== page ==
Finally, the Colts are ready for start their second season.
After endless debate over resting starters, the time for rest is over. The most important game of the season (so far) begins Saturday night.
The Colts enter Saturday riding a seven-game winning streak over the Ravens, including a 15-6 victory at Baltimore during their run to Super Bowl XLI. There's no reason to think the Colts don't have a great chance of making it eight in a row.
However, the matchups suggest that Saturday's game will be more like the 17-15 game earlier this year than the 31-3 blowout during the 2008 season.
Colts' passing offense vs. Ravens' pass defense
At the beginning of 2008, Peyton Manning came into the season on the wrong side of 30 and struggling to return from knee surgery. Since then, Manning has played his best football of his career. He's won his second consecutive MVP award, which gives him an NFL record four overall. Manning is blessed with a great mix of veterans (Reggie Wayne, Dallas Clark and Joseph Addai) and young players (Pierre Garcon, Austin Collie, Donald Brown) at his disposal.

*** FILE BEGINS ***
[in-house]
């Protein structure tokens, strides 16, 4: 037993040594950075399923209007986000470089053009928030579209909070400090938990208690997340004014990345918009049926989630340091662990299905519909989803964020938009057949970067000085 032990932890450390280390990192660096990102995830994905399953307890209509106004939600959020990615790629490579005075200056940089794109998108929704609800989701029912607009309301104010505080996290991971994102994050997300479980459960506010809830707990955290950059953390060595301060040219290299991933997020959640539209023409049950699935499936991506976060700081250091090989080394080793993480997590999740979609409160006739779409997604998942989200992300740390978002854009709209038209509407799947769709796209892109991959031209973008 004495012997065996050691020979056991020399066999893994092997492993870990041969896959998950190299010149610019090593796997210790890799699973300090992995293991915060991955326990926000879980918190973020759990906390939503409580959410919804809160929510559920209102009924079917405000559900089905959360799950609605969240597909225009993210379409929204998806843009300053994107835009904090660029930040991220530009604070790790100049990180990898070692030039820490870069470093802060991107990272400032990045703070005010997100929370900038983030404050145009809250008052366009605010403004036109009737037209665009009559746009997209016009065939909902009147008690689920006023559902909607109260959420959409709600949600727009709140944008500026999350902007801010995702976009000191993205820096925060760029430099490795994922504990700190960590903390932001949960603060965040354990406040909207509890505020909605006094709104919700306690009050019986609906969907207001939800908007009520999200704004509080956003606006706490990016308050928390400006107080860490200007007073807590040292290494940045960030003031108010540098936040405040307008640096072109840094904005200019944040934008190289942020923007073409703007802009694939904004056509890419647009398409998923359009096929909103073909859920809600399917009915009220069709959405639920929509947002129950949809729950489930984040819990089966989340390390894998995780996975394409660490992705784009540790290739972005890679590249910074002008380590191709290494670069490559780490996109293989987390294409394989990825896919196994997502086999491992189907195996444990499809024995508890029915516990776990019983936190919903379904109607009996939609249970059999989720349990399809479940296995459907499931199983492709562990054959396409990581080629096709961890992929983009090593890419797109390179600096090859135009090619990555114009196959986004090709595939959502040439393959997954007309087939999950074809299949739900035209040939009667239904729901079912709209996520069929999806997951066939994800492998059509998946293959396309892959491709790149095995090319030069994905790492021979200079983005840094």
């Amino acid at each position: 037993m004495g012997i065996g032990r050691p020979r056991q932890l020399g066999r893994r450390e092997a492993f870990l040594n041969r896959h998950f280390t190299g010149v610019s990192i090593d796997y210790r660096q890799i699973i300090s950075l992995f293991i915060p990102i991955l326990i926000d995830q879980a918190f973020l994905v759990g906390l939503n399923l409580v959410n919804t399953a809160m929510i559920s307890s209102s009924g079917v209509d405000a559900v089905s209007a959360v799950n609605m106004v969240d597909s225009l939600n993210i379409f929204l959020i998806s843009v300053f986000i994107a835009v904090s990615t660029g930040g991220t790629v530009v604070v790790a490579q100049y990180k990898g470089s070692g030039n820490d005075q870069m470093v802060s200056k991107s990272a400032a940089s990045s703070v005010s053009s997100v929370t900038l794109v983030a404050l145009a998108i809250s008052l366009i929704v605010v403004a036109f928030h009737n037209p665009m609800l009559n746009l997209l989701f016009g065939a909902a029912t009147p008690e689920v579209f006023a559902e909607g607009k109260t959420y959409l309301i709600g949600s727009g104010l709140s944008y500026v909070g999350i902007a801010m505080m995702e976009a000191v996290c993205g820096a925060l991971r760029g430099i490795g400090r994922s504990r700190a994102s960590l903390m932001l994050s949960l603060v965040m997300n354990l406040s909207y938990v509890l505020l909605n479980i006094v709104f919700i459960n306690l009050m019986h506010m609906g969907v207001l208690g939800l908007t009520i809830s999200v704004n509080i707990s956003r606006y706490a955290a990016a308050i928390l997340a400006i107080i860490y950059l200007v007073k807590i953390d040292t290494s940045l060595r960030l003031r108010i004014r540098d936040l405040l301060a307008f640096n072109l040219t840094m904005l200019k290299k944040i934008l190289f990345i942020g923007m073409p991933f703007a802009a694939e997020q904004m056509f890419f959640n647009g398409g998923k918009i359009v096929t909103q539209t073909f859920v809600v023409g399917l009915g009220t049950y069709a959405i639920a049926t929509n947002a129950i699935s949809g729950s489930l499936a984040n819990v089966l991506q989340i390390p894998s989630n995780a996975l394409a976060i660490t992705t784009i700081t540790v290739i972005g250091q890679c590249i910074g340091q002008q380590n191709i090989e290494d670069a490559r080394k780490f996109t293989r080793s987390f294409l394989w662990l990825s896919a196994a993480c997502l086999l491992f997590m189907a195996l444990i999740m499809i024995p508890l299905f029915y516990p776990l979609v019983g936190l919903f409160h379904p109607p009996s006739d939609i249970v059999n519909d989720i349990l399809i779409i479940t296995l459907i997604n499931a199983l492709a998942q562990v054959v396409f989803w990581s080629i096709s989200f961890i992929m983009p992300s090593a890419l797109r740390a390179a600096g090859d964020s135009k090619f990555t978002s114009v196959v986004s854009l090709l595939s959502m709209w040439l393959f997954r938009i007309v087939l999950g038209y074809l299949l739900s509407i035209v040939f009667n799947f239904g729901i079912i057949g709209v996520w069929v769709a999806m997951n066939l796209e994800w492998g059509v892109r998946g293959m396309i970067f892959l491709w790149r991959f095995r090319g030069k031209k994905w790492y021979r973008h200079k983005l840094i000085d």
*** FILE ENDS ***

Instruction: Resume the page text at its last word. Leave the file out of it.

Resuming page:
I would imagine the Colts' game plan will be centered around spreading the Ravens' defense out and working the middle of the field with Clark and Collie while taking some shots deep to Wayne and Garcon on the outside.
The Ravens defense will not bend easily, though. Only once all season have the Ravens allowed more than 300 yards passing. Manning fell one yard short of 300 in the matchup earlier in the season. The Colts showed they could move the ball, but had trouble finishing drives.
The Colts will have to limit their turnovers as well, having thrown two interceptions in the November contest. Baltimore has Ed Reed healthy, which should give them a boost in the secondary.
The key for the Ravens will be getting pressure on Manning. If the Colts can give Manning enough time, Indianapolis will have some success moving the ball.
Ravens' passing offense vs. Colts' pass defense
This may be the key matchup of the game. Everyone knows the Colts can pass and the Ravens can run, but quarterback Joe Flacco will need to be more productive than he was against the Patriots if Baltimore hopes to pull their second upset of the playoffs.